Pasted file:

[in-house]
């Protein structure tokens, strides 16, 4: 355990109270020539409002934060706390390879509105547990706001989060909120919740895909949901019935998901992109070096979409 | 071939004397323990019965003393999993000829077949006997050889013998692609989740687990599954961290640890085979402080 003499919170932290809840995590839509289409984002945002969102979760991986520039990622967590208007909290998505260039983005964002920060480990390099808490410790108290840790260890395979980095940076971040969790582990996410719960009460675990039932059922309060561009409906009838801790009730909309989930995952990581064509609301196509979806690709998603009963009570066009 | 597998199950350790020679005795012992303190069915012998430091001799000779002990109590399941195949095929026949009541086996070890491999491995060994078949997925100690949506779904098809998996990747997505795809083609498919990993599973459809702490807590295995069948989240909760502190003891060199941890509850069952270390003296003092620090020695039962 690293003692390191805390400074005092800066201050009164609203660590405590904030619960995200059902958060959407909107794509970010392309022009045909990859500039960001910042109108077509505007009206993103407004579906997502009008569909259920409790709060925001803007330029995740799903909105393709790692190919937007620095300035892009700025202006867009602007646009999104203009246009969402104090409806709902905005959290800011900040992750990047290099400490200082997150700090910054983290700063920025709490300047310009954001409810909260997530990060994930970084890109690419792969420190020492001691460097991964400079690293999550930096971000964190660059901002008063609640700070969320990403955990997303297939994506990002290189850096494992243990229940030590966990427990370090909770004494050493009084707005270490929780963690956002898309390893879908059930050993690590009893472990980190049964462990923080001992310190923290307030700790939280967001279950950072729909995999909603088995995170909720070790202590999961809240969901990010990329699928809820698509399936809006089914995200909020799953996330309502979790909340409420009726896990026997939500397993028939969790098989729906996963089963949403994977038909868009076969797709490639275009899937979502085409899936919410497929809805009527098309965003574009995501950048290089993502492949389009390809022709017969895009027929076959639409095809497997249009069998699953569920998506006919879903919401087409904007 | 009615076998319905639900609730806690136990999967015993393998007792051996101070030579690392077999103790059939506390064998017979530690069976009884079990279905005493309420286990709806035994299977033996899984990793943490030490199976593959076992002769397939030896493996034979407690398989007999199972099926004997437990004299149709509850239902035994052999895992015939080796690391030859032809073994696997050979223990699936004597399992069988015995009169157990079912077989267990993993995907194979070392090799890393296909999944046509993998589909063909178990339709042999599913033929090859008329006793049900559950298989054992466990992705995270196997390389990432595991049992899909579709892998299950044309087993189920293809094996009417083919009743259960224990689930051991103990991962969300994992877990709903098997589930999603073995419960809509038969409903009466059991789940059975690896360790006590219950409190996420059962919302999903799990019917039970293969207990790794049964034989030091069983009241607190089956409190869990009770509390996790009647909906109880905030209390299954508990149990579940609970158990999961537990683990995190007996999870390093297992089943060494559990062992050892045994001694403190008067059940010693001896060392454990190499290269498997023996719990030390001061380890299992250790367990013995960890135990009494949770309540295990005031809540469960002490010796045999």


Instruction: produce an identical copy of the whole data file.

[in-house]
């Protein structure tokens, strides 16, 4: 355990109270020539409002934060706390390879509105547990706001989060909120919740895909949901019935998901992109070096979409 | 071939004397323990019965003393999993000829077949006997050889013998692609989740687990599954961290640890085979402080 003499919170932290809840995590839509289409984002945002969102979760991986520039990622967590208007909290998505260039983005964002920060480990390099808490410790108290840790260890395979980095940076971040969790582990996410719960009460675990039932059922309060561009409906009838801790009730909309989930995952990581064509609301196509979806690709998603009963009570066009 | 597998199950350790020679005795012992303190069915012998430091001799000779002990109590399941195949095929026949009541086996070890491999491995060994078949997925100690949506779904098809998996990747997505795809083609498919990993599973459809702490807590295995069948989240909760502190003891060199941890509850069952270390003296003092620090020695039962 690293003692390191805390400074005092800066201050009164609203660590405590904030619960995200059902958060959407909107794509970010392309022009045909990859500039960001910042109108077509505007009206993103407004579906997502009008569909259920409790709060925001803007330029995740799903909105393709790692190919937007620095300035892009700025202006867009602007646009999104203009246009969402104090409806709902905005959290800011900040992750990047290099400490200082997150700090910054983290700063920025709490300047310009954001409810909260997530990060994930970084890109690419792969420190020492001691460097991964400079690293999550930096971000964190660059901002008063609640700070969320990403955990997303297939994506990002290189850096494992243990229940030590966990427990370090909770004494050493009084707005270490929780963690956002898309390893879908059930050993690590009893472990980190049964462990923080001992310190923290307030700790939280967001279950950072729909995999909603088995995170909720070790202590999961809240969901990010990329699928809820698509399936809006089914995200909020799953996330309502979790909340409420009726896990026997939500397993028939969790098989729906996963089963949403994977038909868009076969797709490639275009899937979502085409899936919410497929809805009527098309965003574009995501950048290089993502492949389009390809022709017969895009027929076959639409095809497997249009069998699953569920998506006919879903919401087409904007 | 009615076998319905639900609730806690136990999967015993393998007792051996101070030579690392077999103790059939506390064998017979530690069976009884079990279905005493309420286990709806035994299977033996899984990793943490030490199976593959076992002769397939030896493996034979407690398989007999199972099926004997437990004299149709509850239902035994052999895992015939080796690391030859032809073994696997050979223990699936004597399992069988015995009169157990079912077989267990993993995907194979070392090799890393296909999944046509993998589909063909178990339709042999599913033929090859008329006793049900559950298989054992466990992705995270196997390389990432595991049992899909579709892998299950044309087993189920293809094996009417083919009743259960224990689930051991103990991962969300994992877990709903098997589930999603073995419960809509038969409903009466059991789940059975690896360790006590219950409190996420059962919302999903799990019917039970293969207990790794049964034989030091069983009241607190089956409190869990009770509390996790009647909906109880905030209390299954508990149990579940609970158990999961537990683990995190007996999870390093297992089943060494559990062992050892045994001694403190008067059940010693001896060392454990190499290269498997023996719990030390001061380890299992250790367990013995960890135990009494949770309540295990005031809540469960002490010796045999």